Mexico: Microfinance: Thriving industry is proof the poor can, and do, save

Dec 2007
London, United Kingdom, December, 12 2007 - Over the past few years, banks and specialised lending institutions have developed financial products for a sector of the 106m population that had previously been almost totally ignored.

In the shade of a stained tarpaulin stretched across a dusty courtyard in Chalco, adesperately poor neighbourhood on the outskirts of Mexico City, María Guadalupe Fierros is collecting the weekly contributions of a group of friends who have taken out loans to fund their small businesses.

Ticking off the names of her friends as they make repayments, she stuffs the notes and coins into her syndicate’s makeshift treasury for safekeeping: a scuffed cardboard box with the words “Price Shoes – making the most of your fashion” on the side. With a broken-down car on one side of the courtyard piled high with egg cartons and cardboard, a wall covered in coils of hosepipe, with rusty metal and plastic crates on the other, the local meeting place may not look like much. But this is the visible face of the most dynamic area of Mexico’s banking sector: microfinance.

Over the past few years, banks and specialised lending institutions have developed financial products for a sector of the 106m population that had previously been almost totally ignored.

The result has been an astonishing growth in the number of banks catering to what is often called “bottom of the pyramid” clients – families who have a typical monthly income of about 6,000 pesos ($552) or less. Last month, for example, Walmex, the Mexican arm of Wal-Mart, the US retailer, opened the first branches of its recently-created bank. Even Volkswagen, the vehicle manufacturer, has announced plans to do the same.

Today, there are about 40 such banks and institutions providing savings and loans products to lower-income families in Mexico. Less than a decade ago, there were barely 10.

Compartamos, which started life as a non-governmental organisation, is the biggest provider of microfinance in Mexico with a total loan portfolio of roughly $300m spread among more than 700,000 clients. About 90 per cent of those loans are what the bank calls “income generator” loans: business credit for a 16-week period for groups of at least 12 women.

The band of women in Chalco is one of the recipients. Each of the 20 members is involved in different businesses and each has taken out different-sized loans to suit her needs – even though paying back the 182,000 pesos total they have borrowed remains a group responsibility. Repayments are made punctually every week and members are fined 5 pesos for arriving late, 10 pesos for not arriving at all and 50 pesos for not sending the money with someone else in the case of absence. “The idea of the fines is to buy supplies for a party or to cook some food all together at the end of the credit cycle,” explains Ms Fierro, the group’s treasurer. But she admits the circle is so punctual that there is usually not enough to fund the party.

Arleth Ortiz Molina, a thick-set 22-year-old and a member of the group, is now on her third 16-week loan. In the first, she borrowed 2,000 pesos: this time, she has a 5,000-peso loan to grow a clothes-manufacturing business that she runs with her mother. They sell the children’s pyjamas, T-shirts and jackets that they make to friends and in the local market. “Business is pretty good,” says Ms Ortiz Molina.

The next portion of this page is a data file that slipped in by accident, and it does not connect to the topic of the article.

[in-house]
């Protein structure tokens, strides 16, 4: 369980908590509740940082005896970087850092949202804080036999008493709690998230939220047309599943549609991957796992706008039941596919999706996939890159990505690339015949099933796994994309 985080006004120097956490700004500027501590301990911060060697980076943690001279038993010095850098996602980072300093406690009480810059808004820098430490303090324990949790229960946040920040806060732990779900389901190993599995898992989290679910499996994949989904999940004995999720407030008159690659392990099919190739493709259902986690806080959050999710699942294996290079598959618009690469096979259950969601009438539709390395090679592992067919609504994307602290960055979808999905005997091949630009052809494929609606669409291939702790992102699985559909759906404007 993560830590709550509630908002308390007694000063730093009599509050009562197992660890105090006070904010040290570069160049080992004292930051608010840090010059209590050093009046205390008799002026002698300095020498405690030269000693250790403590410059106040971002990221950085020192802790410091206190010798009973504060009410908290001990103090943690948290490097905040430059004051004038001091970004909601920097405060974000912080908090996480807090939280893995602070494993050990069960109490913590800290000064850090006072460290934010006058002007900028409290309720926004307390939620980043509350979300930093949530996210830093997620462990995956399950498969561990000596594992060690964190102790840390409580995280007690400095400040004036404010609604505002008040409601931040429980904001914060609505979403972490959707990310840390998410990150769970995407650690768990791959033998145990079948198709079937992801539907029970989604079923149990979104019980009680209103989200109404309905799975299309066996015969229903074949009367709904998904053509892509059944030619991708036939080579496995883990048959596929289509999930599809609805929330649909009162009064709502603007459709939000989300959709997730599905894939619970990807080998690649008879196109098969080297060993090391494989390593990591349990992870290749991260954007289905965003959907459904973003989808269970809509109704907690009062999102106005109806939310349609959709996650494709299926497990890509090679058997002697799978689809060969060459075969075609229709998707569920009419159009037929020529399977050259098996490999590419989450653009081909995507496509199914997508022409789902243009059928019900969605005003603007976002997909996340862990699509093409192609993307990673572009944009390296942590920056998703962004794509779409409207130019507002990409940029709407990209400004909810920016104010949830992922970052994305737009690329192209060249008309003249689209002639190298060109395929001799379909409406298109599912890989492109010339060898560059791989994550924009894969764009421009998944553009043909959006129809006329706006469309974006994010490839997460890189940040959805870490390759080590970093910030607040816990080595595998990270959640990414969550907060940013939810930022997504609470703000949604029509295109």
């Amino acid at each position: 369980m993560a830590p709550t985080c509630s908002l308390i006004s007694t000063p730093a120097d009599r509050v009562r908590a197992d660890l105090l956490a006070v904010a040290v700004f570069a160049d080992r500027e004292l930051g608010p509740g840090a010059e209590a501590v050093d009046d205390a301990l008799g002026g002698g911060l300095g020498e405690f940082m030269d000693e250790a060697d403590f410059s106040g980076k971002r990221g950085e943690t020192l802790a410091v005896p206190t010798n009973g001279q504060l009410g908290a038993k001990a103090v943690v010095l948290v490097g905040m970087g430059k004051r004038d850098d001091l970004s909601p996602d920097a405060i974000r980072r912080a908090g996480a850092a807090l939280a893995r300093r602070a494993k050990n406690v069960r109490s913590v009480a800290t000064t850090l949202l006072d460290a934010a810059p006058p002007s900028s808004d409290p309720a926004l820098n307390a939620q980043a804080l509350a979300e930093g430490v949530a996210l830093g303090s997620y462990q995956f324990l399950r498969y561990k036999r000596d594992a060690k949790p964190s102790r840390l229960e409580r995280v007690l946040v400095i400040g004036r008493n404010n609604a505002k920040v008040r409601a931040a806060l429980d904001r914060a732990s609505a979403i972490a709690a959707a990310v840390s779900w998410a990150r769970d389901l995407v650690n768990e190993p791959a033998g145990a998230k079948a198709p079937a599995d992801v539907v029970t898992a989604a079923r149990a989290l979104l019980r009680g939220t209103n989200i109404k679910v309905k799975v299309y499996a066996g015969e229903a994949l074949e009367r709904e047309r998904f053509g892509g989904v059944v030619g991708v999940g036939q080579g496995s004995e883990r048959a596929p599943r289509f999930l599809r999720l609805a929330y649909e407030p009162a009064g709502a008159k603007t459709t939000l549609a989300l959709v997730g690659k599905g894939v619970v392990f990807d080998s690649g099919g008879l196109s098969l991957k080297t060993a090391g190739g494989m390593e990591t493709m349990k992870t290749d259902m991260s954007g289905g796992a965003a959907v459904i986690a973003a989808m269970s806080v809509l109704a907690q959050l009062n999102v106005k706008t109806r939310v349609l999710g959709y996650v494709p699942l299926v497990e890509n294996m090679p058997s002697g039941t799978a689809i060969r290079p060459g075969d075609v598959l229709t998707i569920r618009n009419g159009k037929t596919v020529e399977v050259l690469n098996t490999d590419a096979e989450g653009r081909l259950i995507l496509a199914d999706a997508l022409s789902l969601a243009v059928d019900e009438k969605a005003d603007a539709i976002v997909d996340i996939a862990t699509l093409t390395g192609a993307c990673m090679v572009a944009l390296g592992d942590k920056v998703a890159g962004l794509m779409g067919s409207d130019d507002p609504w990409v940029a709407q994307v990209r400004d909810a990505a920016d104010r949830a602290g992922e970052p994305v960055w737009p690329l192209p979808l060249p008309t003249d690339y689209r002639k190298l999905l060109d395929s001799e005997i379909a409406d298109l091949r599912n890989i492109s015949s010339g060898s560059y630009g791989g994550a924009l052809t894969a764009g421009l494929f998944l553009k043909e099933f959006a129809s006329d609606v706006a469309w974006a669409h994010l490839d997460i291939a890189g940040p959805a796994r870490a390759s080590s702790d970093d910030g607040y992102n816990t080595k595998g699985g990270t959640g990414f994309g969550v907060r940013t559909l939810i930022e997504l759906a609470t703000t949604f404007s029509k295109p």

Banco Azteca has adopted a different tack. The business, which belongs to Mexico’s Salinas Pliego group and grew out of the Elektra consumer durables chain, provides mainly consumer credit for poor families rather than loans for working capital.

Since it was founded five years ago, the bank has opened 1,480 branches, most of which are located in the group’s existing outlets. With 7.5m savings accounts, 7.2m credit accounts and a total loan portfolio of just over $2bn, the bank is now the 10th biggest in Mexico in terms of assets.

In the past 18 months alone, it has handed out more than 3m credit cards, and it plans to provide another 3m between now and the end of next year. Yet Luis Niño de Rivera, the bank’s president, admits things were much less clear five years ago. “Banco Azteca was born under a lot of suspicion,” he says. “People just didn’t know whether there was a business or not, whether customers would pay their loans. We have proven that poor people can and do save.”

With two interest rate rises so far this year, and signs that the credit cycle in Mexico is starting to soften, there are some fears that businesses such as Banco Azteca and others will find it much harder over the coming year to keep down non-performing loans. In the case of consumer credit, for example, loans that are overdue have risen from about 3 per cent of the total two years ago to about 6 per cent now.

Other concerns in the sector centre on how much these banks charge their customers. With an annualised interest rate of about 82 per cent for Compartamos’s “income generator” loans, they sound expensive.

But Carlos Danel, Compartamos’s co-executive director and co-founder, says it is unfair to compare them with more traditional loans. For example, his bank has to employ a large sales team to promote loans among often far-away rural communities in a process that is both time-consuming and expensive. “The operational costs are very high,” says Mr Danel. “If we charged the annualised equivalent of 62 per cent we would only just break even.”

Even so, he is convinced competition and consolidation in the sector will bring down rates. For the 1.5m poor who have taken out microfinance loans, that can only be good news.


Source : Financial Times

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